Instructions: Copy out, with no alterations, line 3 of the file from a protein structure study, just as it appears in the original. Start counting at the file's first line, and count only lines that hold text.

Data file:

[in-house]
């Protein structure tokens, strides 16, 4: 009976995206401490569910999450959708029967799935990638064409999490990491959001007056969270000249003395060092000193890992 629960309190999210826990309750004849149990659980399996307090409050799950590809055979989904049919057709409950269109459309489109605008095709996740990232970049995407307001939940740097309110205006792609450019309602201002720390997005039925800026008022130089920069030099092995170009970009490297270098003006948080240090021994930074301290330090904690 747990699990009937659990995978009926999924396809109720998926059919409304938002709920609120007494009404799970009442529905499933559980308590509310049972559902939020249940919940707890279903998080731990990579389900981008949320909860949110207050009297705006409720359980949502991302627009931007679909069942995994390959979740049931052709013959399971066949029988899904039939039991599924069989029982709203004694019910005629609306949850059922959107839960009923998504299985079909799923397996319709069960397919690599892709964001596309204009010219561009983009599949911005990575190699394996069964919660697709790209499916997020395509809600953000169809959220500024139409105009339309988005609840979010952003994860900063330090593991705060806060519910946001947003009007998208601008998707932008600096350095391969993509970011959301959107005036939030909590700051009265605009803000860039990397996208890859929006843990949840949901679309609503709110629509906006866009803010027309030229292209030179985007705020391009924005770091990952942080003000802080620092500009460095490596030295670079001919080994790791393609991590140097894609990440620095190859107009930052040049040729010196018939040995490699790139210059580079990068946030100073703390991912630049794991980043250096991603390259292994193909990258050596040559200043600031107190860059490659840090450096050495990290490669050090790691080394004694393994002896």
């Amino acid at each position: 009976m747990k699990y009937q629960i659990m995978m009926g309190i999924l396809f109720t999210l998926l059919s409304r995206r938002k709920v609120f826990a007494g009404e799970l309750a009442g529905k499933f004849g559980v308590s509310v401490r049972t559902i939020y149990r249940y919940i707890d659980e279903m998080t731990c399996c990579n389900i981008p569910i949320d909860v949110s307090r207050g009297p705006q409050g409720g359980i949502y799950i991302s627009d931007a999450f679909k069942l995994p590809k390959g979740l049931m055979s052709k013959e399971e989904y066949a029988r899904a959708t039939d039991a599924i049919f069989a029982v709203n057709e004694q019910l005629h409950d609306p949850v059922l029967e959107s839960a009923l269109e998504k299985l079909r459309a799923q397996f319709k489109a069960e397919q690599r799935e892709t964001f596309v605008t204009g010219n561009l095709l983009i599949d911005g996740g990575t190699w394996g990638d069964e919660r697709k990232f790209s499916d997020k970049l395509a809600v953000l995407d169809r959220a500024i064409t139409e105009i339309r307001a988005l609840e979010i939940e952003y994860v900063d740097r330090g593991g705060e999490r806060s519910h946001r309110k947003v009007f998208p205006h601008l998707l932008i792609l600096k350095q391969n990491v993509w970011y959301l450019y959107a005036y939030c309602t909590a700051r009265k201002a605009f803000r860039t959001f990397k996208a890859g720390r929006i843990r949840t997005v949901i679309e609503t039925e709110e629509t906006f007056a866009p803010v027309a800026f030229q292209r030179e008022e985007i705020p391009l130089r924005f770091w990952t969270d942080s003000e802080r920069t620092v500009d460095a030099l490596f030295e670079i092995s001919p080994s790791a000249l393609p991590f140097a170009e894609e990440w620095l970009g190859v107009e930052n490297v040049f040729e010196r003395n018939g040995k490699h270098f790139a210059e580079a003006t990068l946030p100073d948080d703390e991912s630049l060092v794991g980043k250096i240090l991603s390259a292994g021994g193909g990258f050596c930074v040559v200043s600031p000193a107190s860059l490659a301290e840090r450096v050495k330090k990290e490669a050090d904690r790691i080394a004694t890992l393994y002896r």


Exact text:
């Amino acid at each position: 009976m747990k699990y009937q629960i659990m995978m009926g309190i999924l396809f109720t999210l998926l059919s409304r995206r938002k709920v609120f826990a007494g009404e799970l309750a009442g529905k499933f004849g559980v308590s509310v401490r049972t559902i939020y149990r249940y919940i707890d659980e279903m998080t731990c399996c990579n389900i981008p569910i949320d909860v949110s307090r207050g009297p705006q409050g409720g359980i949502y799950i991302s627009d931007a999450f679909k069942l995994p590809k390959g979740l049931m055979s052709k013959e399971e989904y066949a029988r899904a959708t039939d039991a599924i049919f069989a029982v709203n057709e004694q019910l005629h409950d609306p949850v059922l029967e959107s839960a009923l269109e998504k299985l079909r459309a799923q397996f319709k489109a069960e397919q690599r799935e892709t964001f596309v605008t204009g010219n561009l095709l983009i599949d911005g996740g990575t190699w394996g990638d069964e919660r697709k990232f790209s499916d997020k970049l395509a809600v953000l995407d169809r959220a500024i064409t139409e105009i339309r307001a988005l609840e979010i939940e952003y994860v900063d740097r330090g593991g705060e999490r806060s519910h946001r309110k947003v009007f998208p205006h601008l998707l932008i792609l600096k350095q391969n990491v993509w970011y959301l450019y959107a005036y939030c309602t909590a700051r009265k201002a605009f803000r860039t959001f990397k996208a890859g720390r929006i843990r949840t997005v949901i679309e609503t039925e709110e629509t906006f007056a866009p803010v027309a800026f030229q292209r030179e008022e985007i705020p391009l130089r924005f770091w990952t969270d942080s003000e802080r920069t620092v500009d460095a030099l490596f030295e670079i092995s001919p080994s790791a000249l393609p991590f140097a170009e894609e990440w620095l970009g190859v107009e930052n490297v040049f040729e010196r003395n018939g040995k490699h270098f790139a210059e580079a003006t990068l946030p100073d948080d703390e991912s630049l060092v794991g980043k250096i240090l991603s390259a292994g021994g193909g990258f050596c930074v040559v200043s600031p000193a107190s860059l490659a301290e840090r450096v050495k330090k990290e490669a050090d904690r790691i080394a004694t890992l393994y002896r």